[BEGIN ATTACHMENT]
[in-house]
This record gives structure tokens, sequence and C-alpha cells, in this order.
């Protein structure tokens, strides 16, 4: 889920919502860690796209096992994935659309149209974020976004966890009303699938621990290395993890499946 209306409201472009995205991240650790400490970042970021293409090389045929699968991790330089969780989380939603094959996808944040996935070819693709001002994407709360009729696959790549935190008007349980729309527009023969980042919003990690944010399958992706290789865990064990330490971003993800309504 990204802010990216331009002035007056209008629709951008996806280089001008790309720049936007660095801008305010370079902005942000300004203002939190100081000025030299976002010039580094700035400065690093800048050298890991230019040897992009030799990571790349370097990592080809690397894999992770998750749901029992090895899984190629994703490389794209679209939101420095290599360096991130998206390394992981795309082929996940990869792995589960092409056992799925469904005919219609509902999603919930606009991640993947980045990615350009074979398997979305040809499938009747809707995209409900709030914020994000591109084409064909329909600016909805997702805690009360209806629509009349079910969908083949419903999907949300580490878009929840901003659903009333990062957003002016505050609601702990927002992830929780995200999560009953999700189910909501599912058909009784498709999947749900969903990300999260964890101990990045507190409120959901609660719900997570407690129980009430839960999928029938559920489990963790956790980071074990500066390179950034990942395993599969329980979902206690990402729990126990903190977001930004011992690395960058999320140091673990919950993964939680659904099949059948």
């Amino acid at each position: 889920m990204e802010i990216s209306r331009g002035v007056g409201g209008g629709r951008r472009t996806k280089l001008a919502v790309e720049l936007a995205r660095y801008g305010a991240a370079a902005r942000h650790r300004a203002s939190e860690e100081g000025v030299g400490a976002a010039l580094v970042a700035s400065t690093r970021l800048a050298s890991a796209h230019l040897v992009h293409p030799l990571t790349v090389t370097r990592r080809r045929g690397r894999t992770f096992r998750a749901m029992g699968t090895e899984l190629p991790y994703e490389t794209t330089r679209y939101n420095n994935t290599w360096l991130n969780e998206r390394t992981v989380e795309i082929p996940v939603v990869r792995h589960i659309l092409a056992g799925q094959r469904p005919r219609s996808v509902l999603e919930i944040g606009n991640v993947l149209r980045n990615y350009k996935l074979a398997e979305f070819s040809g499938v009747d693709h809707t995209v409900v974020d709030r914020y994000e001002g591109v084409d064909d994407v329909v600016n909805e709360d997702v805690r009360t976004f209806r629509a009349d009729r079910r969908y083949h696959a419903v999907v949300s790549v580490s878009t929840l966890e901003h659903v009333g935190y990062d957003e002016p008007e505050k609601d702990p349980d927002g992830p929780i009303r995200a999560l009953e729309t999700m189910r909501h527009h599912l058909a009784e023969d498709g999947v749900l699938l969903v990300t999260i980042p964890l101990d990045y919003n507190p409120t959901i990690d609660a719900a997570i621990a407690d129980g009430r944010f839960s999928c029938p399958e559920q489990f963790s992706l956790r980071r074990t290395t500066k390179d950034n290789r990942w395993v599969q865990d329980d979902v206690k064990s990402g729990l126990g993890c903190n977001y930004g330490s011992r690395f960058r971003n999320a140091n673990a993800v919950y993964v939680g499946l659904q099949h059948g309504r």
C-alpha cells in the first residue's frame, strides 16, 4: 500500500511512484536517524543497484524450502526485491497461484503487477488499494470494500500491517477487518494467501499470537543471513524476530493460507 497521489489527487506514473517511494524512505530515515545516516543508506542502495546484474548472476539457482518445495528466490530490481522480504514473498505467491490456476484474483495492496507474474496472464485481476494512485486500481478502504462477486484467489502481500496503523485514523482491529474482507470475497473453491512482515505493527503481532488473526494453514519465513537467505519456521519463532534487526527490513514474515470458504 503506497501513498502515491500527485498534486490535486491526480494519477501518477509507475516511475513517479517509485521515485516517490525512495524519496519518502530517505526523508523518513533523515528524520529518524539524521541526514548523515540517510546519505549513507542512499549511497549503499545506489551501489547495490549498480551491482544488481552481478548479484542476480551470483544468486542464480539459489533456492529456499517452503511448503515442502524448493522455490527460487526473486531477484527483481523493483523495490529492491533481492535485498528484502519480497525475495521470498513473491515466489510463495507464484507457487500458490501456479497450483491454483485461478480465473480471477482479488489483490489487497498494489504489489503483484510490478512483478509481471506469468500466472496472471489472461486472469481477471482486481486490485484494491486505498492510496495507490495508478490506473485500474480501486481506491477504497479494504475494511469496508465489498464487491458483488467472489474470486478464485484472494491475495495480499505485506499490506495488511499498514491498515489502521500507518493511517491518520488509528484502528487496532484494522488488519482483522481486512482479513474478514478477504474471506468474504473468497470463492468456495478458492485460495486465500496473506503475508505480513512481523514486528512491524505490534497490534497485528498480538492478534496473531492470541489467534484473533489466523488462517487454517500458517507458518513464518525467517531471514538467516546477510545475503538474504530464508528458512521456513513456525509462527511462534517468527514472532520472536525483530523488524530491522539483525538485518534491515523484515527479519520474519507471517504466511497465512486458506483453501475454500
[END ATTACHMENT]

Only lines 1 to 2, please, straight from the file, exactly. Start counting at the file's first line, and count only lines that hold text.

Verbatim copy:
[in-house]
This record gives structure tokens, sequence and C-alpha cells, in this order.